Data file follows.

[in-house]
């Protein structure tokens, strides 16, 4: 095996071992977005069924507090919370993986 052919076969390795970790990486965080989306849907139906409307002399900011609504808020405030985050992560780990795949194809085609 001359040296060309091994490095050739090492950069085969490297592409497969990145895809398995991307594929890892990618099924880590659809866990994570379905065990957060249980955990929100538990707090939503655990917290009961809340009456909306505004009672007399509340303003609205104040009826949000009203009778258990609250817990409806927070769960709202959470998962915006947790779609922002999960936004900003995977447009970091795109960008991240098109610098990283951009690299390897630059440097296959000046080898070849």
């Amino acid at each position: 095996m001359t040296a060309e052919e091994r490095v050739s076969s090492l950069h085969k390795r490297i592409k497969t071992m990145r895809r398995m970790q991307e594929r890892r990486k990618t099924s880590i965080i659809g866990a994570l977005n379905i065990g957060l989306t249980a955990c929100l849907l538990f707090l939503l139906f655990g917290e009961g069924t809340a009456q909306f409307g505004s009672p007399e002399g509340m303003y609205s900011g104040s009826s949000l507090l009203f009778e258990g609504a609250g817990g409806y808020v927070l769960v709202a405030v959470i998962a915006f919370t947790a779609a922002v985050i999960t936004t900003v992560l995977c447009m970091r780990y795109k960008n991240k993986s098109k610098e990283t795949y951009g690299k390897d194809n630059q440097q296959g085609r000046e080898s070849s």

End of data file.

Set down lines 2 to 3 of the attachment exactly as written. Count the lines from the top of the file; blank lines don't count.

């Protein structure tokens, strides 16, 4: 095996071992977005069924507090919370993986 052919076969390795970790990486965080989306849907139906409307002399900011609504808020405030985050992560780990795949194809085609 001359040296060309091994490095050739090492950069085969490297592409497969990145895809398995991307594929890892990618099924880590659809866990994570379905065990957060249980955990929100538990707090939503655990917290009961809340009456909306505004009672007399509340303003609205104040009826949000009203009778258990609250817990409806927070769960709202959470998962915006947790779609922002999960936004900003995977447009970091795109960008991240098109610098990283951009690299390897630059440097296959000046080898070849």
């Amino acid at each position: 095996m001359t040296a060309e052919e091994r490095v050739s076969s090492l950069h085969k390795r490297i592409k497969t071992m990145r895809r398995m970790q991307e594929r890892r990486k990618t099924s880590i965080i659809g866990a994570l977005n379905i065990g957060l989306t249980a955990c929100l849907l538990f707090l939503l139906f655990g917290e009961g069924t809340a009456q909306f409307g505004s009672p007399e002399g509340m303003y609205s900011g104040s009826s949000l507090l009203f009778e258990g609504a609250g817990g409806y808020v927070l769960v709202a405030v959470i998962a915006f919370t947790a779609a922002v985050i999960t936004t900003v992560l995977c447009m970091r780990y795109k960008n991240k993986s098109k610098e990283t795949y951009g690299k390897d194809n630059q440097q296959g085609r000046e080898s070849s």